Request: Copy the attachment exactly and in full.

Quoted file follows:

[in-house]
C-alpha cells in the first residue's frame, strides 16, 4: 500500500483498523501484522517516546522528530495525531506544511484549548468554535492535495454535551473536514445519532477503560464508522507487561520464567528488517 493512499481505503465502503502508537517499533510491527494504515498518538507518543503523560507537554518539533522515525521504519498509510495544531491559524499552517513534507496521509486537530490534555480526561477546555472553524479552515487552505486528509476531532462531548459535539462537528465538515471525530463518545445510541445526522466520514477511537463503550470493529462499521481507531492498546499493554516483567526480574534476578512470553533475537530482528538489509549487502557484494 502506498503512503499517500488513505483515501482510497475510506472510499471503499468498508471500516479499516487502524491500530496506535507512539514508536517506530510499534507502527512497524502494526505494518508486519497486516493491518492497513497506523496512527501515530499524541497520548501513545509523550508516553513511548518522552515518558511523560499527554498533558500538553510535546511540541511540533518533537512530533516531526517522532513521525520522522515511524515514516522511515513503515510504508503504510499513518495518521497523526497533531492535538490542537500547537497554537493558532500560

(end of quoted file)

[in-house]
C-alpha cells in the first residue's frame, strides 16, 4: 500500500483498523501484522517516546522528530495525531506544511484549548468554535492535495454535551473536514445519532477503560464508522507487561520464567528488517 493512499481505503465502503502508537517499533510491527494504515498518538507518543503523560507537554518539533522515525521504519498509510495544531491559524499552517513534507496521509486537530490534555480526561477546555472553524479552515487552505486528509476531532462531548459535539462537528465538515471525530463518545445510541445526522466520514477511537463503550470493529462499521481507531492498546499493554516483567526480574534476578512470553533475537530482528538489509549487502557484494 502506498503512503499517500488513505483515501482510497475510506472510499471503499468498508471500516479499516487502524491500530496506535507512539514508536517506530510499534507502527512497524502494526505494518508486519497486516493491518492497513497506523496512527501515530499524541497520548501513545509523550508516553513511548518522552515518558511523560499527554498533558500538553510535546511540541511540533518533537512530533516531526517522532513521525520522522515511524515514516522511515513503515510504508503504510499513518495518521497523526497533531492535538490542537500547537497554537493558532500560